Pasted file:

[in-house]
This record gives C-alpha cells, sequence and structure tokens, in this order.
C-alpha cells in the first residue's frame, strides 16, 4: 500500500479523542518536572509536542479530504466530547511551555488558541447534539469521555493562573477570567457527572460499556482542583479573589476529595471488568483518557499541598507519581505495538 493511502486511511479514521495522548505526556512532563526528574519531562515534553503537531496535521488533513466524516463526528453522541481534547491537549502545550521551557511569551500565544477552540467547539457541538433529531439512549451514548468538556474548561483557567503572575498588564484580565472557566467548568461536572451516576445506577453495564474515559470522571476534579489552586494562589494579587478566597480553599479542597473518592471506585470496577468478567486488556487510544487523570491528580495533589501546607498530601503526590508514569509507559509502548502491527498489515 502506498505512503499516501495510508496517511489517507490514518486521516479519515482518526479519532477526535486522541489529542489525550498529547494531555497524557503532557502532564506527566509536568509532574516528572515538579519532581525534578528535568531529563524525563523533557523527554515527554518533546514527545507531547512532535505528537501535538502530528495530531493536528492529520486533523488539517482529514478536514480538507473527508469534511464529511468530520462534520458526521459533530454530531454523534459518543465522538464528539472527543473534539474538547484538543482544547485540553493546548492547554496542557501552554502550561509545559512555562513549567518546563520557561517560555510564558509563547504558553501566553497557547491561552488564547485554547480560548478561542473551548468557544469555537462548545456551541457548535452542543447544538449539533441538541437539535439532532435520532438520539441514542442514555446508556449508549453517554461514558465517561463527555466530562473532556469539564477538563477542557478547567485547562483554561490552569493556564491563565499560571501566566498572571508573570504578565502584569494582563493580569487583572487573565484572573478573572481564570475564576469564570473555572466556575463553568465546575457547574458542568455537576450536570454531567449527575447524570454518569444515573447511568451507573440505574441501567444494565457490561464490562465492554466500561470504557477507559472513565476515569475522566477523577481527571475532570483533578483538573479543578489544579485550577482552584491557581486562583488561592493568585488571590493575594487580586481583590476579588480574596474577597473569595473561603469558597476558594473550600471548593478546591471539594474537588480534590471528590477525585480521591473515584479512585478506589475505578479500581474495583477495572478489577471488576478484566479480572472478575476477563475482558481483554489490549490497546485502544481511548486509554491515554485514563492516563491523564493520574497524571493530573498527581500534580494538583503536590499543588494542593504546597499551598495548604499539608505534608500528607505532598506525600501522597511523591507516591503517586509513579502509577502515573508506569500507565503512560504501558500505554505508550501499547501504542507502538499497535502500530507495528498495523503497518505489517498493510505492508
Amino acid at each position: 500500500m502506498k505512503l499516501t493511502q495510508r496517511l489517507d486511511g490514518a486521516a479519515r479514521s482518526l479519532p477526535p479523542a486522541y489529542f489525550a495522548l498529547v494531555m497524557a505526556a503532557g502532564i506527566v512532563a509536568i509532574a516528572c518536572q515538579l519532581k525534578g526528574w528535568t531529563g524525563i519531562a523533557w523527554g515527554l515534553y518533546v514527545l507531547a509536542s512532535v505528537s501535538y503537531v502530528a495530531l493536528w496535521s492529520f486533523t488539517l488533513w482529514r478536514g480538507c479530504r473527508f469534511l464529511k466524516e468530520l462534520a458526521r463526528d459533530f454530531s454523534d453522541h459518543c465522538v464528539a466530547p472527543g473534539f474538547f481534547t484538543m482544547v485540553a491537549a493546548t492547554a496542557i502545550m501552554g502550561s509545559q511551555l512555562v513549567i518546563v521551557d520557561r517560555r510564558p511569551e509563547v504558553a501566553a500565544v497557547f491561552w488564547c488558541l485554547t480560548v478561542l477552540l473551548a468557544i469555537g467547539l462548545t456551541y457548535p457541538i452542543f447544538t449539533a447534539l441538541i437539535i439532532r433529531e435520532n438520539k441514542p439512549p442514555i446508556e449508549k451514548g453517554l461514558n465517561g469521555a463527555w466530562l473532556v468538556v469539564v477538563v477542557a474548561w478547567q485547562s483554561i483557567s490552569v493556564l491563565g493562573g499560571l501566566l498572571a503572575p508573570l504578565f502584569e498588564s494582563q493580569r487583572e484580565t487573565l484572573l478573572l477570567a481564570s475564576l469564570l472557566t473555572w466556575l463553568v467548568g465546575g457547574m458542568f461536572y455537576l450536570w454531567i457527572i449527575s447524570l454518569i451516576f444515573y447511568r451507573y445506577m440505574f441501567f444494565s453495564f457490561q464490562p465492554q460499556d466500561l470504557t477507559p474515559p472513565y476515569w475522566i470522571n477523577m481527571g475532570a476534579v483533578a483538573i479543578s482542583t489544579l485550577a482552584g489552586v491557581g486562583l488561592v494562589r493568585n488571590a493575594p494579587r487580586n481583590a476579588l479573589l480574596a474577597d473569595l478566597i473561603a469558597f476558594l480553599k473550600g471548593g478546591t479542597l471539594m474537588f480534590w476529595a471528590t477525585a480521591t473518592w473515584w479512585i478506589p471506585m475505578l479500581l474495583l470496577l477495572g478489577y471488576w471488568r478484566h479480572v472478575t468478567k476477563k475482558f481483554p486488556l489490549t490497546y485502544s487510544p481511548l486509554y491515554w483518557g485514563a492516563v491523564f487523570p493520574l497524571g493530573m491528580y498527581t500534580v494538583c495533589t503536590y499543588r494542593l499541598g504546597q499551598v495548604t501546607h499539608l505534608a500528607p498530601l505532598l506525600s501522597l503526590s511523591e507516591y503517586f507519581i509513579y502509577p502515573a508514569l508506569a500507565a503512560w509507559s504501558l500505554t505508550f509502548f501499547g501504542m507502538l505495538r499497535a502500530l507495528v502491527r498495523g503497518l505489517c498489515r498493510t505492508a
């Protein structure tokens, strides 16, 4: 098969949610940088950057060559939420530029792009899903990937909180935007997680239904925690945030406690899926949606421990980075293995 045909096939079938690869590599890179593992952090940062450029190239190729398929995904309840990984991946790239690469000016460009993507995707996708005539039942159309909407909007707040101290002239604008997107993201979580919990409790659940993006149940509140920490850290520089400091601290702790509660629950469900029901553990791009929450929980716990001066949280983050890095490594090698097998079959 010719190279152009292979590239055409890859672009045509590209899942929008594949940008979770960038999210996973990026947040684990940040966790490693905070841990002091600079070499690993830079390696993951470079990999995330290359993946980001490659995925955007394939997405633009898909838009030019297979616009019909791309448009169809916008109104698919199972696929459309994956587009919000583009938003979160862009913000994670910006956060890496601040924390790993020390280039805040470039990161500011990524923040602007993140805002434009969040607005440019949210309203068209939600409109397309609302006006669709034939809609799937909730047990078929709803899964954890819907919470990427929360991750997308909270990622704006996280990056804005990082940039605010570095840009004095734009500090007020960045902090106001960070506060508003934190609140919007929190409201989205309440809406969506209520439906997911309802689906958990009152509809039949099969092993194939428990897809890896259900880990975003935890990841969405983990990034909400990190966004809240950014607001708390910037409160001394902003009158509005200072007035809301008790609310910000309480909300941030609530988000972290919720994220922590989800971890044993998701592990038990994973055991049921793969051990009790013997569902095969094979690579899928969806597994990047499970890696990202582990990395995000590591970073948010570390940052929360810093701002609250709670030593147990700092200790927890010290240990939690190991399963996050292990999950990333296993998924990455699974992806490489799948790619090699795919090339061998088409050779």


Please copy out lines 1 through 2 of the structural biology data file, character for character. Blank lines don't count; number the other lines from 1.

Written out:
[in-house]
This record gives C-alpha cells, sequence and structure tokens, in this order.